Sure, a few wine lovers start their wine journey at age ten at their parent’s dinner table with an ounce of Sancerre to pair with the steamed mussels. However, most of us started out at sixteen at a friend’s house with something like Sutter Home White Zinfandel sipped from a coffee mug. It tasted alright. It did the job. As our sweet tooth switched to a preference for potato chips, so did our wine of choice evolve in to something less cloying. Soon we turned up our noses at beginner wines in favor of a Pinot Gris, then an oaky Chardonnay, until finally, as “grown ups” we demanded BIG. BOLD. RED. Teeth staining, pallet ripping, take-no-prisoner wines that shouted: drink drink drink me! Until our tongues turned to leather and four aspirin couldn’t quiet the morning-after head pounding.
Surely there must be more to wine than the buzz; wines that whisper and delight, wines a white wine lover can enjoy with a red-wine loving friend. Something subtle, flavorful, charming, quiet, soft, reasonable.
Enter dry Rosé. The red wine drinkers white wine. The white wine made from red grapes. Done dry (without any noticeable sugar) a dry rose speaks, quietly, of spring, of summer nights; a wine delicious with cheese and strawberries, delicious with a medium rare filet mignon. Or, tasty all by its lonesome.
Real rosé isn’t baby stuff, it’s not a liquid Pop Tart. France makes gorgeous rosé out of Pinot Noir, Merlot, Cinsault, Syrah. So does Italy. So does Spain.
And so do we.
Hawkins doesn’t make a lot of any wine. We make wine we love and we love Rosé and so we make just a few barrels of it, carefully. There are two ways to make pink wine. The first method is known as Saignée, which is basically a by-product of making red wine by pulling the juice out of the fermenter after a day or two on the skins, with the goal of trying to “concentrate” the red wine (this is extremely common with lighter bodied reds such as Pinot Noir). This style of rosé tends to be more concentrated, with darker color and riper flavors (think raspberry and blackberry).
Why do we avoid making this style of Rosé?. For one, saignée rosé tends to be higher alcohol. After all, the winemaker has harvested the fruit with red wine in mind. There is a basis for the term “rosé all day.” The spirit of rosé is that you can sit on your porch with a friend and knock back a bottle, without feeling like someone slipped you an Ambien.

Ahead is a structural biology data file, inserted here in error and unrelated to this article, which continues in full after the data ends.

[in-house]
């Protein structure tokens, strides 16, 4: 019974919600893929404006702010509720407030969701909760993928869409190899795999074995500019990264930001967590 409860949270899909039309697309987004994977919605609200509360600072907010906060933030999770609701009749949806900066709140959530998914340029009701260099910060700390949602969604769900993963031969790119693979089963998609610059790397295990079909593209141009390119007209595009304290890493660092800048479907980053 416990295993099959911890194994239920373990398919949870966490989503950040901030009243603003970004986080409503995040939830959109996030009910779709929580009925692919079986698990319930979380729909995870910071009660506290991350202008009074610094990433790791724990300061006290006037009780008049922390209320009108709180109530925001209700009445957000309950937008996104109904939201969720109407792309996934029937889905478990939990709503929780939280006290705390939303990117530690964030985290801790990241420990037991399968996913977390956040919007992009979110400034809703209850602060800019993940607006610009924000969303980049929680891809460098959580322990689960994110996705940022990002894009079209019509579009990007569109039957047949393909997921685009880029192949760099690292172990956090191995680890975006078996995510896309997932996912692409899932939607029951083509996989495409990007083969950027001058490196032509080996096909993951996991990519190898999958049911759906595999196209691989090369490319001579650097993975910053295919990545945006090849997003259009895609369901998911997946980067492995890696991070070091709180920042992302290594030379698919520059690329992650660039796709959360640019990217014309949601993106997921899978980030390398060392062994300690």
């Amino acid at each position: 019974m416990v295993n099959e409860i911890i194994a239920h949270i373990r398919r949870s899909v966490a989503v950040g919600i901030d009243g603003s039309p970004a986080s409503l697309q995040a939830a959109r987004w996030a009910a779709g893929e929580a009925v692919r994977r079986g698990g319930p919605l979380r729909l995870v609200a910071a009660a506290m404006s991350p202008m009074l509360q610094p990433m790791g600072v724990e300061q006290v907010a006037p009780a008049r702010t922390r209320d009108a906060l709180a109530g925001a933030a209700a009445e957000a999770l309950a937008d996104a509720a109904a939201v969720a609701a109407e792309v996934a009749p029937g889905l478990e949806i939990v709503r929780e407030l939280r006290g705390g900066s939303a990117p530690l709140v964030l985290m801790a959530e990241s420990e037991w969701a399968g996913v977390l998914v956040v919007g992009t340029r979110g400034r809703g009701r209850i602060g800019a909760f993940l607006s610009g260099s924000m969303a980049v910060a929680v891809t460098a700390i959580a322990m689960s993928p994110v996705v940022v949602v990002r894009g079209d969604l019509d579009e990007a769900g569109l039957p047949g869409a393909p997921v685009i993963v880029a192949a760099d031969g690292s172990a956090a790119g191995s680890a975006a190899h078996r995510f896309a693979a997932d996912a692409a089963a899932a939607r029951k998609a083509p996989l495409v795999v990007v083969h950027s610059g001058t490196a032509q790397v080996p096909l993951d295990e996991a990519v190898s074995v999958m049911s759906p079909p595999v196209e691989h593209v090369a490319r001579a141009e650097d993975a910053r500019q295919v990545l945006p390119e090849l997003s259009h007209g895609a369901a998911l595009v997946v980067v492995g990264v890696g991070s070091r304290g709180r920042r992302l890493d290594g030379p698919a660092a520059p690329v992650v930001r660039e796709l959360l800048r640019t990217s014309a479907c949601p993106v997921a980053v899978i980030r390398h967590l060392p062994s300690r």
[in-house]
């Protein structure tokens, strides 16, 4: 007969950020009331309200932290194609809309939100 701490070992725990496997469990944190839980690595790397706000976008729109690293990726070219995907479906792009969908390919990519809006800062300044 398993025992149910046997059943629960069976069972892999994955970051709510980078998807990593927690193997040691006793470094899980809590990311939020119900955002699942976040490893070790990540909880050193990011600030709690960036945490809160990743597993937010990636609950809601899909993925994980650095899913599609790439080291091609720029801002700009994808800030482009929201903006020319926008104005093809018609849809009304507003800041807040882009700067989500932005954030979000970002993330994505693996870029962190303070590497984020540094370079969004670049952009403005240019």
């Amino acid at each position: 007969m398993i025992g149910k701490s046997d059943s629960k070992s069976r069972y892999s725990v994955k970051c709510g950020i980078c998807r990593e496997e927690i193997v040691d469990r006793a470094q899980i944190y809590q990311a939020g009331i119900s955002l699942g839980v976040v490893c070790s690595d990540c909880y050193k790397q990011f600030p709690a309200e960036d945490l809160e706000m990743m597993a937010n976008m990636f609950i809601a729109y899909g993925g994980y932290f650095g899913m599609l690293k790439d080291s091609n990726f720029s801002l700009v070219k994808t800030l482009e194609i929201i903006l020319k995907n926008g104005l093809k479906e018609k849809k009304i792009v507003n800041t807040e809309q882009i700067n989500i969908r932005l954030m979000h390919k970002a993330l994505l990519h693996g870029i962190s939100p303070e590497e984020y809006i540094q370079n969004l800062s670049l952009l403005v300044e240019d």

For us, Rosé is not an afterthought in the winemaking process. Unlike the Saignée style of making Rosé, the preferred style by winemakers in places like Provence, and by yours truly, is by direct press maceration. It is a technique that is intentional and stylistically purposeful. We take extremely high quality red grapes that are specifically targeted for Rosé production, and make pink wine by dumping the grapes directly into the press, letting it sit for a few hours on the skins to pick up some color, and then gently pressing the juice off the skins. We then ferment the wine until dry (no residual sugar) and rack the wine off of the lees before bottling. Pink wine made from this method tend to be lighter, as the fruit was specifically targeted for white wine production, and therefore (generally speaking) lower alcohol.
Our Willamette Valley Rosé comes from the gorgeous Stormy Morning Vineyard in Banks, Oregon. While we could make more money turning the pinot noir from this vineyard in to, well, Pinot Noir instead of Rosé – our love for pink wine is such that we just can’t resist the temptation to treat ourselves, and you, to spring, to sunshine, in a glass. Our 2019 Stormy Morning Rosé is available now either at our tasting rooms, or at our website www.hawkinscellars.com .
— Written by Thane Hawkins and Holly Evans-White